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Intel Core i7 3970X Extreme Edition (Sandy Bridge-E) CPU Review - Final Thoughts

By: Shawn Baker | Intel CPUs in CPUs, Chipsets & SoCs | Posted: Nov 28, 2012 5:25 pm
TweakTown Rating: 91%Manufacturer: Intel

Final Thoughts


Intel clearly has brought the 3970X Extreme Edition to the table because they can and not because they needed to do so. The previous crop of Bulldozer CPUs from AMD competed mainly against the Sandy Bridge and Ivy Bridge line of processors and not the higher end Sandy Bridge-E ones.


Jump forward to the newer AMD Piledriver based Vishera processors and you of course see an improvement over the Bulldozer line, but not one that puts them in contention with the flagship line of processors from Intel in any shape, way or form. After almost a year Intel thought they should clearly bring something new to the table, but at the same time knew they didn't have to do anything too crazy to get enthusiast consumers attention.


If you're the proud owner of a 3960X you should continue to be a proud owner of one. If you're looking at building a new system with the ultimate CPU for the holidays, you should be looking at the new 3970X EE. At $1079.99 I'm not too sure why you'd opt to save $50 on the $1029.99 3960X. If you're going to spend over $1,000 on a CPU today, you may as well spend that extra $50 to say you own the fastest chip.


You can throw a lot of words around when it comes to the Extreme Edition line of CPUs. One you can't throw around is "value", but I feel that "value" is very much in the eye of the beholder. For example, if you're going down the path of four HD 7970 GHz Edition video cards or GTX 680's, this CPU does hold value as it's going to allow you to get the absolute most out of that setup. This is about the only stretch we can use when it comes to that word.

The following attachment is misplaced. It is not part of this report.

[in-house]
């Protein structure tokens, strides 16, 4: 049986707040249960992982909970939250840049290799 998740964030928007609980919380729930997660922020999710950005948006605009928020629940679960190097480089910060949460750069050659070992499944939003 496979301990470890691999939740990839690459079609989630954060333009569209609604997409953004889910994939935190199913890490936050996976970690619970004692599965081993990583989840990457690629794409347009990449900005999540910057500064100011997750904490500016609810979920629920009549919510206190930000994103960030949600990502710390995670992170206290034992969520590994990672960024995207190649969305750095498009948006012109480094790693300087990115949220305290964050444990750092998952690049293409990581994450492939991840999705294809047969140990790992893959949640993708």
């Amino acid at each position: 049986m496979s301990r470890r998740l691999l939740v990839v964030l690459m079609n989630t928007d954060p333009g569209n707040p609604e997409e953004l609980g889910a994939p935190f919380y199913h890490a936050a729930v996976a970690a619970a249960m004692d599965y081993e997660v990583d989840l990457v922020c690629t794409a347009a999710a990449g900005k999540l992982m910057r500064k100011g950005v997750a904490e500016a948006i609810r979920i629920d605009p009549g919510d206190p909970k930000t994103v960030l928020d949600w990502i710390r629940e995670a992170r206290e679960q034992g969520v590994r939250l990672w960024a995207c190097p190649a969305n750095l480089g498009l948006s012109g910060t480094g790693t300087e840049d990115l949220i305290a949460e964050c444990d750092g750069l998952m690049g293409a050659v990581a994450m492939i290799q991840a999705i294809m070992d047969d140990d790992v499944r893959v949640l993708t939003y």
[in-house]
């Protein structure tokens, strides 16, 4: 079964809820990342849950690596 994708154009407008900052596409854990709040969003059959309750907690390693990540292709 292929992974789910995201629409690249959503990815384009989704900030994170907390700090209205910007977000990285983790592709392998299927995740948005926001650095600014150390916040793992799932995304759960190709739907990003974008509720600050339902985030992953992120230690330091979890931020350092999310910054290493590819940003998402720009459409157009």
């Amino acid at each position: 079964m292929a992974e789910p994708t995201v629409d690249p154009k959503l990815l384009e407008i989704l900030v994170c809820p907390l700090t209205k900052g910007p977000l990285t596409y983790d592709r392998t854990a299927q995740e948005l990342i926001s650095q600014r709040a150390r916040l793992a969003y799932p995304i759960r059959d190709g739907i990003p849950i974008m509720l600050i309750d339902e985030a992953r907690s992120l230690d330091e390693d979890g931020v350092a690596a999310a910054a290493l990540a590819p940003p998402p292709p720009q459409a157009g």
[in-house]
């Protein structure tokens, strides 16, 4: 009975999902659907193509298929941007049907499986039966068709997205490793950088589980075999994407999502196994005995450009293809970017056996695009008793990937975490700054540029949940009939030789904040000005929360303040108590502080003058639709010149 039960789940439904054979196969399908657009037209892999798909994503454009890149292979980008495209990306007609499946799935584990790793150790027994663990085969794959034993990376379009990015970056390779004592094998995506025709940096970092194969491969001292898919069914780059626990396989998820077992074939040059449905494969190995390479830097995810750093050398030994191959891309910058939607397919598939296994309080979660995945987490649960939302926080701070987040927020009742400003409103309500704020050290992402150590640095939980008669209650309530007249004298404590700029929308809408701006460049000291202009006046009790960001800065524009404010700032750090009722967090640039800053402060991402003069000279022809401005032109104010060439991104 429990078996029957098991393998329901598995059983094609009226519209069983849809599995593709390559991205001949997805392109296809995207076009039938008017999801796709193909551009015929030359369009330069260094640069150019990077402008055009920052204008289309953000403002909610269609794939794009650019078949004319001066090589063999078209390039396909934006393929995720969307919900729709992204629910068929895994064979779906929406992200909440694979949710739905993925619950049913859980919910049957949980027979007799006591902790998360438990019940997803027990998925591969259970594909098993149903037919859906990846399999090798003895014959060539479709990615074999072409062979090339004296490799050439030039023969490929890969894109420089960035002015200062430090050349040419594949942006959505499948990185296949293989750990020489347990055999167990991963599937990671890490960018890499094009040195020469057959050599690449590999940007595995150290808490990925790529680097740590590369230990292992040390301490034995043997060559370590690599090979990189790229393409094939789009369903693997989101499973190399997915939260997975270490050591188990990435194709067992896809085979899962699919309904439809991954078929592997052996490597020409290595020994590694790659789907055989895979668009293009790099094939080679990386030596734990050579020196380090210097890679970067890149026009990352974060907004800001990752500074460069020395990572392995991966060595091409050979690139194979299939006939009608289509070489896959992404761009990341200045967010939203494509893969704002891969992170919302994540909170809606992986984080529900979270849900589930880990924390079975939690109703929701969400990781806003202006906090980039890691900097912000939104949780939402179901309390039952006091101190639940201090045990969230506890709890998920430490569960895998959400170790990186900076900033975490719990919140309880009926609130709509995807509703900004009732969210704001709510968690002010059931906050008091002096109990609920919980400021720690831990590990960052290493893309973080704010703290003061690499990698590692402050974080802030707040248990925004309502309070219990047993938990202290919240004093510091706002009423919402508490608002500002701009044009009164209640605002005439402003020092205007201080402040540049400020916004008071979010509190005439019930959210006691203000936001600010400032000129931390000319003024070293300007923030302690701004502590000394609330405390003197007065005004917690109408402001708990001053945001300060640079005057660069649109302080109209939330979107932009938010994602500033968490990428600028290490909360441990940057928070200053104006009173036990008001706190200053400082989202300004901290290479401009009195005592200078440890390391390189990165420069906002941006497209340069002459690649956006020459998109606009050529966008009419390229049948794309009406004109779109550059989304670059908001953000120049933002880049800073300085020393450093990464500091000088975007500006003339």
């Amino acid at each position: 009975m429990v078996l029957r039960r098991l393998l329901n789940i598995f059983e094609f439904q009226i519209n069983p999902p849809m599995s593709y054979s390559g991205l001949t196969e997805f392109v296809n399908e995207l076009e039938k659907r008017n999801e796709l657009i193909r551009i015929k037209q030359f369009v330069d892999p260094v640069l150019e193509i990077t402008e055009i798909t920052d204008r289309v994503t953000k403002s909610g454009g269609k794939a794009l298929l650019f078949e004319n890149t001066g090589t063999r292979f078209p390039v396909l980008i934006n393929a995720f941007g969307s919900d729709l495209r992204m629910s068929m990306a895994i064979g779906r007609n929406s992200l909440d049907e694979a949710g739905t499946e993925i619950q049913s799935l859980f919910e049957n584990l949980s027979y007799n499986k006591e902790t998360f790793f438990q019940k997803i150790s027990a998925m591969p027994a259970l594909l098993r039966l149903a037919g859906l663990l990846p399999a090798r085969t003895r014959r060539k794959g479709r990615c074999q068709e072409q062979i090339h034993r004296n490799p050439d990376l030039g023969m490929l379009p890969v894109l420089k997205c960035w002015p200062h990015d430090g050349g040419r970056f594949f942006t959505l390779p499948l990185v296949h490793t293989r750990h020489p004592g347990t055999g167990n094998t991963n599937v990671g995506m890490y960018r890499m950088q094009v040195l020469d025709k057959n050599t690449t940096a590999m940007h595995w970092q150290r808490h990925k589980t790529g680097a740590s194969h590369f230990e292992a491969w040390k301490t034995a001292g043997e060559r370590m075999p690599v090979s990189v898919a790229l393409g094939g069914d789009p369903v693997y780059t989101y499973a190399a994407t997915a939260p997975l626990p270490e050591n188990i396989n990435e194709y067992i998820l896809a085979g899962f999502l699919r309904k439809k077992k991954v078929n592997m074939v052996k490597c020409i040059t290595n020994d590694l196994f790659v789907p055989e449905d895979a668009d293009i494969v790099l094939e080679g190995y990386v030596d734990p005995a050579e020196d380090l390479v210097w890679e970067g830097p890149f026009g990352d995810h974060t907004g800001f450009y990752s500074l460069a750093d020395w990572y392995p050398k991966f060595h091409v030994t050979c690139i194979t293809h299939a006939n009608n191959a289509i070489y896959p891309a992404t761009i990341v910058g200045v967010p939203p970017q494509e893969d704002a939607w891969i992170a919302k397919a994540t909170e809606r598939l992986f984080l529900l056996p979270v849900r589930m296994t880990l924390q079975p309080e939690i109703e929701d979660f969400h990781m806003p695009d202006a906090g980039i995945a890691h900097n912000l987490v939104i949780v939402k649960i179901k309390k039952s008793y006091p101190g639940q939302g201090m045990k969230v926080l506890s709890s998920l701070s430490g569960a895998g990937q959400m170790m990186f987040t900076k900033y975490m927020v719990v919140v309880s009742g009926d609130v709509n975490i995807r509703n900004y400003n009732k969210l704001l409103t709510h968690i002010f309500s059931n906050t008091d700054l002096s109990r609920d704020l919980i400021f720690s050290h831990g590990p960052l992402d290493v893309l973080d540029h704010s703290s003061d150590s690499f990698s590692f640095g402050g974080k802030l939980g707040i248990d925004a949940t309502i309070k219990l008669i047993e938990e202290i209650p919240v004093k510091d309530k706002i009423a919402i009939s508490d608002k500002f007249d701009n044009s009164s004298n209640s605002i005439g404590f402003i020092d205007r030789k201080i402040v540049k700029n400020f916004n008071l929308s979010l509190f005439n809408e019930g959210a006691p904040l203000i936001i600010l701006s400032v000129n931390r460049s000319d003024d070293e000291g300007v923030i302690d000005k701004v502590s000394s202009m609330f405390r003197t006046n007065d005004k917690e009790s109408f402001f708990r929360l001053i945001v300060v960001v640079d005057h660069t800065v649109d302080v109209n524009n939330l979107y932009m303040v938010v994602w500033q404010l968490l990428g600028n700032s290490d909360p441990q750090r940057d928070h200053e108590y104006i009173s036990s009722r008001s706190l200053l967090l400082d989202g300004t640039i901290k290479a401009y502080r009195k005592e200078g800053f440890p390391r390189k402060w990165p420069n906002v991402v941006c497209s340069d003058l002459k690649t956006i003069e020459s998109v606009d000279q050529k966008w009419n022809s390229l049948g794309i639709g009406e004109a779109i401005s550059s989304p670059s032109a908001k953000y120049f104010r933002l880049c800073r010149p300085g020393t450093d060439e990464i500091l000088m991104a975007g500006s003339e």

Instead massive performance, insane performance and fantastic performance come to mind. Six cores for a total of 12 threads help bring insane performance to applications that can use them. Under stressful real-world situations like media encoding and image encoding you can see real-world performance differences between this and CPUs that are priced at a third of it. If three times the price is worth that extra performance... well, only you can really decide that.


If you're looking to build a system around the fastest processor on the market you can't deny that it has to be based on the Intel Core i7 3970X Extreme Edition. Just make sure if you're going to spend over $1,000 on a CPU that you make sure the parts around it are worthy of it including multiple GPU, RAID SSDs and a ton of RAM, and also a good power supply and CPU cooler.


Even if you think the price is too high, you have to admit, you wouldn't say no to it if you had your way.



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